After a booming Erika Pritchard serve whizzed over the net and gashed the Iowa defense for a service ace, the Xfinity Center Pavilion erupted.
It was a welcome sound for Maryland volleyball, which welcomed families into the stands for the first time this season. Cheered on by a small but mighty crowd, the Terps pulled out a 3-1 victory over the visiting Hawkeyes (26-24, 25-17, 24-26, 25-23).
“It was a tough battle,” coach Adam Hughes said. “There was a lot of tie-score lead changes in three of the four sets, so happy that we were able to execute when we needed it most.”
Iowa found its footing first, capitalizing off multiple Maryland errors to go on a 6-0 run midway through the opening frame.
But the Terps quickly responded, winning five of the next six points thanks in part to a solid service rotation from outside hitter Sam Csire to reassert itself in the opening set.
And while the Hawkeyes made it interesting late in the frame, Maryland’s touted defense became too much for Iowa to handle.
After a Pritchard service ace forced a Hawkeyes timeout with the score knotted at 23, a monstrous block assist by Rainelle Jones and Sydney Dowler pushed the Terps to the brink of taking a 1-0 lead. And while Iowa fought back to push the frame to a deuce, another thunderous rejection by Jones and Dowler just moments later clinched the first frame for Maryland, 26-24.
“It starts in practice,” Jones said. “We have our scouting report, we also have the coaches and the players also communicating with one another.”
While it was the Terps’ suffocating defense that put the first set in the books, it was their attack that garnered an early 15-10 lead in the second frame.
Pritchard — Maryland’s go-to hitter on the wing —came alive. After a Nicole Alford service error drew the Hawkeyes close, Pritchard responded with a high-flying finish over two Iowa defenders, her fourth kill of the set.
Pritchard’s five second-set kills, supplemented by a .500 team hitting percentage in the frame, pushed the Terps over the top. A stark contrast to the first set battle, Maryland took the second frame comfortably, 25-17, and waltzed to the sidelines with a 2-0 lead.
“We knew we were playing well, we were playing together, we were relying on each other,” middle blocker Jada Gardner said. “So we have the confidence within ourselves and from our teammates and then the crowd to really just push us through.”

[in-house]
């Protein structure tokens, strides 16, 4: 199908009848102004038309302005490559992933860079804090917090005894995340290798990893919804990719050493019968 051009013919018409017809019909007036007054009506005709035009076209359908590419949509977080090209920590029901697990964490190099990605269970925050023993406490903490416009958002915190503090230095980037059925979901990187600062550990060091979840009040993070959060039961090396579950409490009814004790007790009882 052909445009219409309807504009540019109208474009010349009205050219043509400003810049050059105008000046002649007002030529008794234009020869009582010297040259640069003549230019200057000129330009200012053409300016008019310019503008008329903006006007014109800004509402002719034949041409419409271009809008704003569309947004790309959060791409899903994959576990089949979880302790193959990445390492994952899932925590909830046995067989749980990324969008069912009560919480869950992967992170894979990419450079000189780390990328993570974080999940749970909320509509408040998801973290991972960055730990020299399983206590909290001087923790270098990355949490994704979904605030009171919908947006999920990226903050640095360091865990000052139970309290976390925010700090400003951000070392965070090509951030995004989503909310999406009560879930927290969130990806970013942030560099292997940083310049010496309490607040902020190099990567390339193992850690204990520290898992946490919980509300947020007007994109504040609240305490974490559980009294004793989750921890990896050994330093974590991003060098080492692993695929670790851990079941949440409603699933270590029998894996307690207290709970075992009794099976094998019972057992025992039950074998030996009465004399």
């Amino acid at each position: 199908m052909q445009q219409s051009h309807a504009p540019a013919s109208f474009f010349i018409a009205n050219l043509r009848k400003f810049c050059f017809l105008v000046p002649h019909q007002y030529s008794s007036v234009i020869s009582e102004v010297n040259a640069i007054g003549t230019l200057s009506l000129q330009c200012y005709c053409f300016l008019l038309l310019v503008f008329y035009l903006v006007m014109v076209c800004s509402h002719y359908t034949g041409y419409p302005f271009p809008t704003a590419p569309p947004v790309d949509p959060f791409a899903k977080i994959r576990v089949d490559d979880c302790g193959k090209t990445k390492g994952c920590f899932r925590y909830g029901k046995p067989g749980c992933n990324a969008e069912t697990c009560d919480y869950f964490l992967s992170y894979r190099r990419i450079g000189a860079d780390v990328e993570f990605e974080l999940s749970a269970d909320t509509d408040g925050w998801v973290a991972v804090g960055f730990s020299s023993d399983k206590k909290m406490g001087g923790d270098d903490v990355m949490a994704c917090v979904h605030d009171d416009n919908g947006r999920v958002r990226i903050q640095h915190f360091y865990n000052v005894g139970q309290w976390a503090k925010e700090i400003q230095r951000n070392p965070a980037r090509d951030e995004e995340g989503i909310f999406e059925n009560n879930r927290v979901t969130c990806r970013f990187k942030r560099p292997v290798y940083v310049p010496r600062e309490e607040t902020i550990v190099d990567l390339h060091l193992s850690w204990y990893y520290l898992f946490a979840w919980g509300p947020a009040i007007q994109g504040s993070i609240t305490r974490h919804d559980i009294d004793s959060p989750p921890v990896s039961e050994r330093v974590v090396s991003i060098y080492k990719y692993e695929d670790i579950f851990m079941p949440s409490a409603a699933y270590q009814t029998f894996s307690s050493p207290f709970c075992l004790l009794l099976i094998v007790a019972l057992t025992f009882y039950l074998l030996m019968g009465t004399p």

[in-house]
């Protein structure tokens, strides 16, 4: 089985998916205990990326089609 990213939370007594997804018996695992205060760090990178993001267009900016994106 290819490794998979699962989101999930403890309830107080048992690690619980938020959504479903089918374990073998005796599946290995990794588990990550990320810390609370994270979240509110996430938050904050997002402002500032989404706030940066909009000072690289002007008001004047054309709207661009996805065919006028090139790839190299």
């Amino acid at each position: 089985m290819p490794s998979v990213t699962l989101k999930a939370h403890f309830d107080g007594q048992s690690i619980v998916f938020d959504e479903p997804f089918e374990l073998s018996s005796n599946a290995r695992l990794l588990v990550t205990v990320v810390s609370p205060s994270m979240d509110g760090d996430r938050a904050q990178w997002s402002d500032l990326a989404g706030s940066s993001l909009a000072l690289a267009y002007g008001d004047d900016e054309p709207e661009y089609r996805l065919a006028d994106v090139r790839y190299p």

The fierce competitiveness of the first set was replicated in the third, as both teams came out with a fire on the offensive end. Pritchard continued to cook, seemingly finding every hole in Iowa’s defense en route to a 14-kill evening.
And the Hawkeyes, who were devoid of any momentum in the second set, showed signs of life in the third behind the swings of outside hitters Edina Schmidt and Audrey Black.
The first run of the set came from Iowa, who garnered three unanswered points thanks to back-to-back service aces from middle blocker Amiya Jones. Her success from the endline gave the Hawkeyes a 14-11 lead, forcing Hughes to burn a timeout.
That helped slow Iowa’s roll, as the Terps took back five of the next six points to take the lead.
But Schmidt accumulated five of her six third set kills late in the frame, punishing Maryland at the net to give her team a late lead. And while a Pritchard service ace fended off one set point, back-to-back putaways from Black clinched the third set for the Hawkeyes, 26-24.
So, after being just two points away from a sweep, the Terps headed to a fourth set.
The frame was characterized by defense, as both teams benefitted from big-time blocks in the frame. Maryland was led on the defensive end by freshman Laila Ricks, who picked up eight of the Terps’ 16 blocks on the night.
After a back-and-forth fourth set with multiple lead changes, Maryland applied the most pressure late. After a Csire putaway gave the Terps multiple match points, Gardner hammered a cross-court kill to give Maryland the fourth set, 25-23, and the match.
“The talk in the locker room was obviously, you gotta be humble and hungry,” Hughes said. “I think the staff will make some small adjustments, and then it will come back to if we can execute.”